No doubt you have heard of PayPal – and if you have not then read on for a brief introduction. Then there is Venmo, owned by PayPal, which gives you the ability to make payments even more easily in the digital world. Think: potentially saving time and money in a secure way.
This is NOT an article about Bitcoin, the non-cash virtual currency which, in the graphic above, would be on one far end of the spectrum (above, far right) …with coin and paper “cash money” on the other end (above, far left).
Somewhere in the middle (closer to cash) are credit cards, PayPal, and now Venmo. Nearly anyone can attest to how easy credit cards make life, from automating monthly bills to shopping in stores and online. But credit cards still involve credit card authorization for each transaction. PayPal solved this challenge when it came along around 20 years ago, making it easier to pay via either their “one-click” mechanism or using a pre-authorized credit card within PayPal’s secure system. Businesses, charitable organizations and individuals benefited greatly when it became easier to make and accept near-instant payments using PayPal.
But wait! This is where Venmo enters the picture. Venmo, a division of PayPal, has grown to possess even more digital users than nearly every major US bank. The ease – and lack of fees for numerous types of money transfers – has made Venmo super-popular among younger consumers (there is a social media component as well). The ability to fund a Venmo account with a debit card (mostly free) or credit card mostly does away with the need to deal with a full-service bank. Although funding a Venmo account with a “real” bank account is easy and still mostly free. “Mostly free” means that transactions not requiring instant cash-out to a bank account are free. One other note: Venmo account holders currently must live in the U.S.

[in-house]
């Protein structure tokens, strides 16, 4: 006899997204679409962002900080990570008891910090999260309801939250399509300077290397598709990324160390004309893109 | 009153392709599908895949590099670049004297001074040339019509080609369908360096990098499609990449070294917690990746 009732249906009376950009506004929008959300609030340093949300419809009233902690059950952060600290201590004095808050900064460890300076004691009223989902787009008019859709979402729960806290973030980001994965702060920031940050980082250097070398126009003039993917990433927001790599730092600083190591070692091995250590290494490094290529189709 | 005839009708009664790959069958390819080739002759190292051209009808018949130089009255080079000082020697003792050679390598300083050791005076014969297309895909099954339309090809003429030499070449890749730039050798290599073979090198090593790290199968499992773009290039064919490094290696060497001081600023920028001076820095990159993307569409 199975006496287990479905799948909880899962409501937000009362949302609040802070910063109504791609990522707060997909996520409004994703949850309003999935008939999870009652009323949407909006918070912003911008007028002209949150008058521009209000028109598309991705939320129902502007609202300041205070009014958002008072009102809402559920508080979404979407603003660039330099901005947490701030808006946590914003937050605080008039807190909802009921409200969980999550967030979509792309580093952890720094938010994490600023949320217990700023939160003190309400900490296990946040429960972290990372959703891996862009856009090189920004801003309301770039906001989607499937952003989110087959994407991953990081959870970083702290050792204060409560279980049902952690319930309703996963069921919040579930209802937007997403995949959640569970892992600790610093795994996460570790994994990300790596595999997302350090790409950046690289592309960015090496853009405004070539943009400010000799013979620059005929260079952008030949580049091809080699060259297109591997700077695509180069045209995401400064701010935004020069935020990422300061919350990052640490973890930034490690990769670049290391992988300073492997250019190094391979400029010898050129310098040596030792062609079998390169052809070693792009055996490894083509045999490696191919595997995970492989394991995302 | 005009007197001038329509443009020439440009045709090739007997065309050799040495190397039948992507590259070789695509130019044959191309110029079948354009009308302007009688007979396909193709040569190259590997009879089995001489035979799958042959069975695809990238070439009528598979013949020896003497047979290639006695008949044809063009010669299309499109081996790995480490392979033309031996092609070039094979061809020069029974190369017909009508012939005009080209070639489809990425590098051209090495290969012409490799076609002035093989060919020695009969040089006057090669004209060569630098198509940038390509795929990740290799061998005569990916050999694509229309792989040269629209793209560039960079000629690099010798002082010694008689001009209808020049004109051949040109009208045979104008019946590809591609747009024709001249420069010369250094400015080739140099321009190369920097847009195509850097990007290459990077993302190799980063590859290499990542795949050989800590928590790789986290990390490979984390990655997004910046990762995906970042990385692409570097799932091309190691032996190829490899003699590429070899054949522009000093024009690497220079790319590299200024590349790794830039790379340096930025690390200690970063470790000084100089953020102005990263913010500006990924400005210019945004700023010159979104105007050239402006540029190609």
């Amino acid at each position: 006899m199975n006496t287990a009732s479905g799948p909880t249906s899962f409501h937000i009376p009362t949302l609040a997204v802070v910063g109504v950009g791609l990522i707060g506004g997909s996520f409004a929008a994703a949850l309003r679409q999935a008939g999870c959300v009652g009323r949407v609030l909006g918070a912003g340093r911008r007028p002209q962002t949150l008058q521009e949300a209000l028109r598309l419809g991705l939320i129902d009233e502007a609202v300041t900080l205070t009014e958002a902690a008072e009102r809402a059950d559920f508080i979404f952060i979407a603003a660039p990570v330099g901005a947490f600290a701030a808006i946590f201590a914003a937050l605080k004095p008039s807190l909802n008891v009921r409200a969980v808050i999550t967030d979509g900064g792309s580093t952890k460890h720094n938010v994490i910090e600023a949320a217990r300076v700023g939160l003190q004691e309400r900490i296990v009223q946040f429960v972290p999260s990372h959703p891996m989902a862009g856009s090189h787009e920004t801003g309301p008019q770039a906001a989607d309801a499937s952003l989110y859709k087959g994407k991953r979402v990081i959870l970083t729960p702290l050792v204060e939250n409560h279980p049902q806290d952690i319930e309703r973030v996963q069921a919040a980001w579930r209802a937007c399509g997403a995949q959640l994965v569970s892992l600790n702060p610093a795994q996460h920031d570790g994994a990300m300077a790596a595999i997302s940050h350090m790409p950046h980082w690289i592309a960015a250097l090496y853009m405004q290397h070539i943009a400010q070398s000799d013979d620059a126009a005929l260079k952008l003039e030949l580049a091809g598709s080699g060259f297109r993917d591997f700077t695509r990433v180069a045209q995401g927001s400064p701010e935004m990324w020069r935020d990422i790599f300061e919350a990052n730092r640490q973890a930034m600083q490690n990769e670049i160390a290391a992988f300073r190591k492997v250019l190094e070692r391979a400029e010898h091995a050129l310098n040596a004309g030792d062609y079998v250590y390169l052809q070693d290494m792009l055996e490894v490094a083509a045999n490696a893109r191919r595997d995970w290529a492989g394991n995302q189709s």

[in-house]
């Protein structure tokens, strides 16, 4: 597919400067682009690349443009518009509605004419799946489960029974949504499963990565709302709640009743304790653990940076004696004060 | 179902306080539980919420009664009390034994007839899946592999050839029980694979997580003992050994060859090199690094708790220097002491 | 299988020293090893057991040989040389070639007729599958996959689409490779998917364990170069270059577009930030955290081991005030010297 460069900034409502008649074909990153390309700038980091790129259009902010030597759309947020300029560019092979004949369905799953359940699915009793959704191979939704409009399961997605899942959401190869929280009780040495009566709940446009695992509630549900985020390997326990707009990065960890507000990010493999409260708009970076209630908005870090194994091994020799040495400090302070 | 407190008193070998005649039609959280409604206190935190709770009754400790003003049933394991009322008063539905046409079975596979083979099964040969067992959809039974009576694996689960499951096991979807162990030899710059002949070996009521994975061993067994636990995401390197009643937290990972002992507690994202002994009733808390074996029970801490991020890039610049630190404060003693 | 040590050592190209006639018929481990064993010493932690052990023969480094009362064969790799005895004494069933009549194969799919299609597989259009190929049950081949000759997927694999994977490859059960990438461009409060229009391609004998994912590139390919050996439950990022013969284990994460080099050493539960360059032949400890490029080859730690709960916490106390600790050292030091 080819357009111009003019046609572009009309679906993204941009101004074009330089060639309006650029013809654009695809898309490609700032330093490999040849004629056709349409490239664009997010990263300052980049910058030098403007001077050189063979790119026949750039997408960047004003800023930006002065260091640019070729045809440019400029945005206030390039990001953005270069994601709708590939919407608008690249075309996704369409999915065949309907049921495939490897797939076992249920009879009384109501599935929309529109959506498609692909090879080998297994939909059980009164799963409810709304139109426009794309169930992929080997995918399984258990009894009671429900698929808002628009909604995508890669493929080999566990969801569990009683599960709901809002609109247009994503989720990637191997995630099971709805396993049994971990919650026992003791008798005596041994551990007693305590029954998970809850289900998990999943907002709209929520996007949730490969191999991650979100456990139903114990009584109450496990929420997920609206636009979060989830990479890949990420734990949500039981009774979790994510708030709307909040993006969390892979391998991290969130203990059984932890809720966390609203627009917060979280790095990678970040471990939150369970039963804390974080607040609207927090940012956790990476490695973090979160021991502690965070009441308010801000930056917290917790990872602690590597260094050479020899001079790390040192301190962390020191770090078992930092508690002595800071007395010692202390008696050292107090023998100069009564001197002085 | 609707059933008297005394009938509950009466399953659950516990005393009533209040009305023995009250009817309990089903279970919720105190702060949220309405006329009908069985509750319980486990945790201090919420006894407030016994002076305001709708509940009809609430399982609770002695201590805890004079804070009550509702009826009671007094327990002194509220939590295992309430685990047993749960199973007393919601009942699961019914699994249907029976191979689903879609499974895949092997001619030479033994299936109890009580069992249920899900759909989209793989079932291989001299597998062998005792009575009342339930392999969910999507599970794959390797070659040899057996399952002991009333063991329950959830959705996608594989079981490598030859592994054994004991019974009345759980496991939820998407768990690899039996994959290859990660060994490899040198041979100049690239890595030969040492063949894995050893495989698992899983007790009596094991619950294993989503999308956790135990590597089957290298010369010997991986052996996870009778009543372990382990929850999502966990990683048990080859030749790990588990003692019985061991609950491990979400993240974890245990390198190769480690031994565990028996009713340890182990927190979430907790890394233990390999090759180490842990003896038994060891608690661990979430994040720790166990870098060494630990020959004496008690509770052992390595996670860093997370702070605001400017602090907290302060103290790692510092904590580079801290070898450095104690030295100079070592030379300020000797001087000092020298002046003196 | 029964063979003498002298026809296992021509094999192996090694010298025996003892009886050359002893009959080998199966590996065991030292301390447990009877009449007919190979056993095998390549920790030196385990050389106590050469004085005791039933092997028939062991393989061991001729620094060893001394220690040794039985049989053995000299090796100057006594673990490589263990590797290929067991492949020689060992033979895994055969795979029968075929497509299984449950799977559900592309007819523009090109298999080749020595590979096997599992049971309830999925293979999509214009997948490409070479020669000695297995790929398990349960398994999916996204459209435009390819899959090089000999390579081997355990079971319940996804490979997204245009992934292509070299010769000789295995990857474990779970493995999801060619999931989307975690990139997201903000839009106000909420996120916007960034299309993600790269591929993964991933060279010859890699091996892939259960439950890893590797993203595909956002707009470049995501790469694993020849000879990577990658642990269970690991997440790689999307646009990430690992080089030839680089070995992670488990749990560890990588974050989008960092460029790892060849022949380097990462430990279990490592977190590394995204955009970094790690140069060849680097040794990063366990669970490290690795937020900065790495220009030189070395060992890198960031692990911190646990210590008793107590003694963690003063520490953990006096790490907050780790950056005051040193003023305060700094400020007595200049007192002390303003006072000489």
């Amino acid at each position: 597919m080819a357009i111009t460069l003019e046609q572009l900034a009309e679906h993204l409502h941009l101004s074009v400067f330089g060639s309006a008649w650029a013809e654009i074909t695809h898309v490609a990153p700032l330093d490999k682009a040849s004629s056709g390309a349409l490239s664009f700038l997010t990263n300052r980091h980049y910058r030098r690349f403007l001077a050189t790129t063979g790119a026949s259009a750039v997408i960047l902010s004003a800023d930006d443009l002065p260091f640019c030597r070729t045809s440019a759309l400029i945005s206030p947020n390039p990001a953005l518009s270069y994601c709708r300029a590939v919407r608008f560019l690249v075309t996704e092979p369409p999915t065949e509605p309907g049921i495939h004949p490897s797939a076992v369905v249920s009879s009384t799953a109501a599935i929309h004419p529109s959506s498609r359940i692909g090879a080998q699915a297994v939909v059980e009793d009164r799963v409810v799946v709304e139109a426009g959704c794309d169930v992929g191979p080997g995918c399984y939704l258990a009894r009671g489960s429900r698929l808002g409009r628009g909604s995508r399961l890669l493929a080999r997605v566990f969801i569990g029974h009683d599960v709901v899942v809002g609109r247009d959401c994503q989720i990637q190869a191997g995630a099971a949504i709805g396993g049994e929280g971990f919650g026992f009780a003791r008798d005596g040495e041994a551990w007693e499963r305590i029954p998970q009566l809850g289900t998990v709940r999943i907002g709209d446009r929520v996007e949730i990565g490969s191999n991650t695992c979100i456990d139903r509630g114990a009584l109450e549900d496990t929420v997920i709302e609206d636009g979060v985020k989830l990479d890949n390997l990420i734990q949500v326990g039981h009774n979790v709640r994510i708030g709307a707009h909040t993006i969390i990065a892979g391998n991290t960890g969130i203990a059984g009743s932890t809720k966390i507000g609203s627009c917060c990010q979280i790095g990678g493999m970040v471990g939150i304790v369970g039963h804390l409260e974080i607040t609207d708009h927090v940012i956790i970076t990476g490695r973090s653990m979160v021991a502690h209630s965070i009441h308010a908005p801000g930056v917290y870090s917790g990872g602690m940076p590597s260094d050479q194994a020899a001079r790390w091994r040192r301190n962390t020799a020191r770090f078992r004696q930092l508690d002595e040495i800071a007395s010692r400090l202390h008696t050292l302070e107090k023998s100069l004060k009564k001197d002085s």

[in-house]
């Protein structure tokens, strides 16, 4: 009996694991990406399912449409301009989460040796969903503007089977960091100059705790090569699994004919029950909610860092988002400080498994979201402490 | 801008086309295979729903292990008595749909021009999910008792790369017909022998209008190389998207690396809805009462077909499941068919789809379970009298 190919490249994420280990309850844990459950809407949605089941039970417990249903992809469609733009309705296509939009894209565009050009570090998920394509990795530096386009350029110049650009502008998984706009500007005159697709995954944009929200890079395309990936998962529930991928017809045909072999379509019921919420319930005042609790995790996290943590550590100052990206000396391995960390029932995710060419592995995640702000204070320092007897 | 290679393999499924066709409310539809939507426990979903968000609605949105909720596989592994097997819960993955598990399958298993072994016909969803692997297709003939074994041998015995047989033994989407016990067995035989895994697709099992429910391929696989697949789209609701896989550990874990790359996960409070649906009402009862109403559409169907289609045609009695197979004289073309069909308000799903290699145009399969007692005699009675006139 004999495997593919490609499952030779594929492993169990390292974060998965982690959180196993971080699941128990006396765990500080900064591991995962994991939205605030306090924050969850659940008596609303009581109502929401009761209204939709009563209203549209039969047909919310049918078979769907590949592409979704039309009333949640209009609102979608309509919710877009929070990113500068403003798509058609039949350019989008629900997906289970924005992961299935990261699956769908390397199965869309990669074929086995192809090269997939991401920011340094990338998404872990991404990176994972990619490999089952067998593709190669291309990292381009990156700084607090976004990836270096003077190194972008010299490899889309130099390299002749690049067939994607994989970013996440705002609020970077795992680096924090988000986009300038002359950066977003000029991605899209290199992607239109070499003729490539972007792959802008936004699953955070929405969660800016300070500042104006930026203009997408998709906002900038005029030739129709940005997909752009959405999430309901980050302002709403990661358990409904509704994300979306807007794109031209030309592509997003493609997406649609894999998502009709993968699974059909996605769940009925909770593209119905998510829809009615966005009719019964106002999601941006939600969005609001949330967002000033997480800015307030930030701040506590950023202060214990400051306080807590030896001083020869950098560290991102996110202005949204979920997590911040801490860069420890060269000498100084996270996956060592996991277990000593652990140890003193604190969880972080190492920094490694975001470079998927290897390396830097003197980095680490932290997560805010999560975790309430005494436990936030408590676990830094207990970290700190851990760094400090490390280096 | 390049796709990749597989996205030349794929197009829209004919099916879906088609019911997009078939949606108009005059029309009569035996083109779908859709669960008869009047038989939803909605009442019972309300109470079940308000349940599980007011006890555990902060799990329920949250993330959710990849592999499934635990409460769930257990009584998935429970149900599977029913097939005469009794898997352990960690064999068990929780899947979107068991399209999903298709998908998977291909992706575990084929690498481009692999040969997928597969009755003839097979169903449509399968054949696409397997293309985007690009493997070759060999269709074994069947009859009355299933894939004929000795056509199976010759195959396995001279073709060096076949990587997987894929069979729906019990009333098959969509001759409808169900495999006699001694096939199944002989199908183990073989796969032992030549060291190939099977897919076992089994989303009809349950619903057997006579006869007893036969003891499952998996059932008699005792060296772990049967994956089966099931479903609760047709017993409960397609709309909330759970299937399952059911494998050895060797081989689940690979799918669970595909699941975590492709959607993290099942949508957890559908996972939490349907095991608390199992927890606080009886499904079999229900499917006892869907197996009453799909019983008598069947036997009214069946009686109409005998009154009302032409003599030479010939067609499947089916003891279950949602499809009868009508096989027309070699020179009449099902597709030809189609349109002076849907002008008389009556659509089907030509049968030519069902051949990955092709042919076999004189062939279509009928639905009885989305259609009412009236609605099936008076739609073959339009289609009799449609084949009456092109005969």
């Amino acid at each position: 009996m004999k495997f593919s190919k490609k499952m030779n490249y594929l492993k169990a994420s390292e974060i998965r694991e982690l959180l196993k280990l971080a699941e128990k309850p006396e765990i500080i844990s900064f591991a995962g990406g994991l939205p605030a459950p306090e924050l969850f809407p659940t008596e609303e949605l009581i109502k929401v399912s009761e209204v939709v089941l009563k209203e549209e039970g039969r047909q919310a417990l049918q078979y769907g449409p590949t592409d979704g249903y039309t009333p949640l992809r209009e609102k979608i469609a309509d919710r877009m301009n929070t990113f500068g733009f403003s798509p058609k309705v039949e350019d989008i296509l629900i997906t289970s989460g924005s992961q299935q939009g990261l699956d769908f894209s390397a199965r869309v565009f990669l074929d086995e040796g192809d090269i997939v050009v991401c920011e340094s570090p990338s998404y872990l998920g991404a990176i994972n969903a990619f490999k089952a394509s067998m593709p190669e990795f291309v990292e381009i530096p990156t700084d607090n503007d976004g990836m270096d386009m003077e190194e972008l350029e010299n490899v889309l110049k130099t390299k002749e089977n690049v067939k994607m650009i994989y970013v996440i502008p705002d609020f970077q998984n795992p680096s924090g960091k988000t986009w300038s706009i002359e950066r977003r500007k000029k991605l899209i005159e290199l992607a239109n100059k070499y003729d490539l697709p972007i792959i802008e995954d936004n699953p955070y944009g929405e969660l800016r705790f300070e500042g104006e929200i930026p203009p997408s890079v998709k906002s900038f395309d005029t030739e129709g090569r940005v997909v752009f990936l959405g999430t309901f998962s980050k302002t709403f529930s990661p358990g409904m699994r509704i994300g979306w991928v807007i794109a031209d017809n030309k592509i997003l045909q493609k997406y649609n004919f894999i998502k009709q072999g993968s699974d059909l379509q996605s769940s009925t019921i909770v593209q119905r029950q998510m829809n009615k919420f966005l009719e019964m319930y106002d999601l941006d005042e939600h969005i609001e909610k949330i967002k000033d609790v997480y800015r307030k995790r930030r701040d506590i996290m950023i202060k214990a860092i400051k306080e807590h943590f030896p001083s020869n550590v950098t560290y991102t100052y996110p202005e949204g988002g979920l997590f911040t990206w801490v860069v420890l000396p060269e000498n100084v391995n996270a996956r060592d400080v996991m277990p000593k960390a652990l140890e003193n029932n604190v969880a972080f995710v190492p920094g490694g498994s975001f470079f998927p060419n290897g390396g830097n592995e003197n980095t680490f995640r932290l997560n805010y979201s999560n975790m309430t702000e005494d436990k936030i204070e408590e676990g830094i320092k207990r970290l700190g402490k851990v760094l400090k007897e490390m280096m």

You may be perfectly satisfied with using checks and cash for simple transactions. I am mostly in that camp myself. And you may be horrified at the thought of non-traditional banking and payments. However, in this world of saving time and annoying bank fees – or even wanting to get paid back from a friend or family member – it may become necessary to have another option than simply cash or check.
My reason for highlighting digital payments such as PayPal and Venmo is that, similar to cell phones and email, most adult consumers – or at least their children and grandchildren – may all eventually be operating in the digital Venmo world. Security features are the name of the game – and as security continues to advance, so will safety and ease of entry into this non-bank world of payments.